A new study issued by the University of Michigan managed to infuriate public opinion by making a controversial link. According to researchers, shorter prison time can decrease HIV spread by decreasing the number of sexual partners for the men and women within the community.
The study used a computer simulation to analyze 250 subjects. What they discovered was that men who were incarcerated had a larger tendency to engage in unprotected sexual activities than men who were living freely. The conclusion was that men who were imprisoned for longer periods of time would ultimately increase the spread of HIV.
According to the data collected beforehand, for every 100,000 residents within a community there are 954 men incarcerated and 68 women behind bars. Because the population of imprisoned males is much larger than that of females, the researchers decided to focus their attention towards males and try to correlate the period of incarceration with the risk of HIV infection.
The computer simulation included a number of scenarios, such as people dating or having sexual relationships, but after incorporating the prison factor, they discovered that long prison sentences would lead to multiple sexual partners among inmates, which would ultimately cause a greater HIV spread.
Dr. Andrea Knittel, lead author of the study, explains that people are not usually attracted to someone who is incarcerated and so when somebody goes to prison, most of the times their respective partner abandons them. This leads the inmates to engage in a promiscuous behavior inside the prison establishments.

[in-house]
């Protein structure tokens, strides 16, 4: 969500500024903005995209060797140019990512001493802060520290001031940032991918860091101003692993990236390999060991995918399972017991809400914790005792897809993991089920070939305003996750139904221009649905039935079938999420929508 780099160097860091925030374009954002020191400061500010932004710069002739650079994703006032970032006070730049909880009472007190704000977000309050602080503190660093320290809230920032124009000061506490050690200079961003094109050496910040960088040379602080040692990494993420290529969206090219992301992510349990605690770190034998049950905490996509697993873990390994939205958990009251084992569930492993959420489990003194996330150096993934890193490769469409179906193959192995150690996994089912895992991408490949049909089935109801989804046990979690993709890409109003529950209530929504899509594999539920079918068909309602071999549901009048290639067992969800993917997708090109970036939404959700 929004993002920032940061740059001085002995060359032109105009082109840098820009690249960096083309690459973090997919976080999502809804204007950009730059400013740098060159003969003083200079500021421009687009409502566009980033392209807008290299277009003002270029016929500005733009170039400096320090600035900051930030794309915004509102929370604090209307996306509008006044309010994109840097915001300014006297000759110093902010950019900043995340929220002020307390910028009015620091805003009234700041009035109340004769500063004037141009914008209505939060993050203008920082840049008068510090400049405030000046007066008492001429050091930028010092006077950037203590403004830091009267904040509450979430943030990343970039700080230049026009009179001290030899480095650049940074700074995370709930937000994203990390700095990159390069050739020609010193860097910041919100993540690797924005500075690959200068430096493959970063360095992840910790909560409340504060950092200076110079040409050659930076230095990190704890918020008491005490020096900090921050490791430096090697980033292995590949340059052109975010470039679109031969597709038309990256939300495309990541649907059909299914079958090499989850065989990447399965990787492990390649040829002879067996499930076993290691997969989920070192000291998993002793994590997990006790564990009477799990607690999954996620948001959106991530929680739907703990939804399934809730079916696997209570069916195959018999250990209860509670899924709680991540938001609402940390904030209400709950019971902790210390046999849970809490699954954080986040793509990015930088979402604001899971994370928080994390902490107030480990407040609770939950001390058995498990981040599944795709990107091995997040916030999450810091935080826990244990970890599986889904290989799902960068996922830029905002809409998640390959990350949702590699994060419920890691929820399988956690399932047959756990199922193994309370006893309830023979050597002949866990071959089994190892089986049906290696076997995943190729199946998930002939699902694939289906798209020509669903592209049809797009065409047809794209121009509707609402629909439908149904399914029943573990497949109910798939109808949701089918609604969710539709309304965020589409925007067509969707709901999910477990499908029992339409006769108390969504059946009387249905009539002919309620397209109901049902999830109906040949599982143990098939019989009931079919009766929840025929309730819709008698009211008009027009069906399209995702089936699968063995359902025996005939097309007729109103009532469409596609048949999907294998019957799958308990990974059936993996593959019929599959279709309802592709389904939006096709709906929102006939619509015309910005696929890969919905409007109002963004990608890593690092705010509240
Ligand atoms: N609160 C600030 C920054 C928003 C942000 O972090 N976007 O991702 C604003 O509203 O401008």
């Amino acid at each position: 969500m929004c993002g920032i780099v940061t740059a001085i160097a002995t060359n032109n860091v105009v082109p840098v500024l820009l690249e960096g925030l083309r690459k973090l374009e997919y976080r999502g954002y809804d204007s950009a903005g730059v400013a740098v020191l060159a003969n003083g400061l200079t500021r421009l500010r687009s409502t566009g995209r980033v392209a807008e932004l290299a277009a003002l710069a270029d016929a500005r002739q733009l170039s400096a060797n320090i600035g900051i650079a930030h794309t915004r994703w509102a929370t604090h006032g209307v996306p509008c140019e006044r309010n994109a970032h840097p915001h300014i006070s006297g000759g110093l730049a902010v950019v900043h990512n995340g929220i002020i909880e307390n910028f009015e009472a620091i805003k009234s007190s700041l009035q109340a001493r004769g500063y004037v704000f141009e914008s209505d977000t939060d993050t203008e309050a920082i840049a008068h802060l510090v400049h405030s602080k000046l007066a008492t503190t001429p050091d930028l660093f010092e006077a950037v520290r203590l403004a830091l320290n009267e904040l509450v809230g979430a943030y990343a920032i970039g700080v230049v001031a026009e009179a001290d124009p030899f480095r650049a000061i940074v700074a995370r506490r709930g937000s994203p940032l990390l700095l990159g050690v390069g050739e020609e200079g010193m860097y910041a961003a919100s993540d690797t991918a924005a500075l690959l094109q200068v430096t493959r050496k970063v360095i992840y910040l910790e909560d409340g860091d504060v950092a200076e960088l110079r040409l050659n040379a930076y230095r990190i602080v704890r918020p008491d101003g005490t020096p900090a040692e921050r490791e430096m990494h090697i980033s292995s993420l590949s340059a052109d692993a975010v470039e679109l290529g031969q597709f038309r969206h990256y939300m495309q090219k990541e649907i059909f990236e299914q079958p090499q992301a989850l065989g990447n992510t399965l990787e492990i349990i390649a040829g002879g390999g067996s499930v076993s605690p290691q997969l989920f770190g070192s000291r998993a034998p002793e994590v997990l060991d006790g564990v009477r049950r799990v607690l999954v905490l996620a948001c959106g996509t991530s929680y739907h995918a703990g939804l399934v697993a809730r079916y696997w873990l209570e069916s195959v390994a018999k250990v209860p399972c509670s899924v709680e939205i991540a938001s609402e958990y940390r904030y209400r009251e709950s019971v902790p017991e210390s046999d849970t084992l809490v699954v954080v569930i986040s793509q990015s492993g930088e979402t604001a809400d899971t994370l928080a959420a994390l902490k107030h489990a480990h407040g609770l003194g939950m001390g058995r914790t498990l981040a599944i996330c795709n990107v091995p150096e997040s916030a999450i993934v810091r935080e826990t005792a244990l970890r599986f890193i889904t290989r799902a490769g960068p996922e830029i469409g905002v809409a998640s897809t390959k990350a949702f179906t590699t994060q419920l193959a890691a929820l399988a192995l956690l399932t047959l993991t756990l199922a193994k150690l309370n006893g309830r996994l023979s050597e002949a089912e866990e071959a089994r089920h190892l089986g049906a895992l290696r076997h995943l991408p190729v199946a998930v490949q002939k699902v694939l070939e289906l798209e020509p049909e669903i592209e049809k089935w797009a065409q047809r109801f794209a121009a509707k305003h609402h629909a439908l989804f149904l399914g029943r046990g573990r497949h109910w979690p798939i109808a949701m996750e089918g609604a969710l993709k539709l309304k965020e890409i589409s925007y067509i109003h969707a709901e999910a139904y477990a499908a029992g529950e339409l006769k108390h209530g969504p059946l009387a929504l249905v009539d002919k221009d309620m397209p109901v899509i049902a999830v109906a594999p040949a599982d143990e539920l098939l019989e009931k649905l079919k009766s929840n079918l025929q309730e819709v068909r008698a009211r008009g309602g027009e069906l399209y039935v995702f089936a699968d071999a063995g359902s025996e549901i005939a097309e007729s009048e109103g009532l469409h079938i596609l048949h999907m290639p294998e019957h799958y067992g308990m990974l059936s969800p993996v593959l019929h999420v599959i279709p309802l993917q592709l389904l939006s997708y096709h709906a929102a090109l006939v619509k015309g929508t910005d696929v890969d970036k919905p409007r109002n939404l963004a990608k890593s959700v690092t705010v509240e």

This study certainly puts a new perspective on what we normally believed to be the effects of incarceration over a community as a whole. There is already an increased concern regarding overpopulated prison institutions and talks of decreasing prison sentences for certain types of crimes, so this news could just add more fuel to the fire.
Having this new information at hand, the only thing left to wonder is: What is the lesser harm? Having criminals get out of prison early and thus encouraging and rewarding illegal activities under a scientific-based understanding or risking an even greater spread of HIV?
Furthermore, it remains to be seen whether imprisonment institutions will be able to address this issue through appropriate educational programs and whether this research will have any echo inside official circles.
Regardless of the possible outcomes, the study remains an ingenious and innovative perspective on HIV, one that will definitely stir a number of social discussions and comments in the days to come.
Image Source: Citylab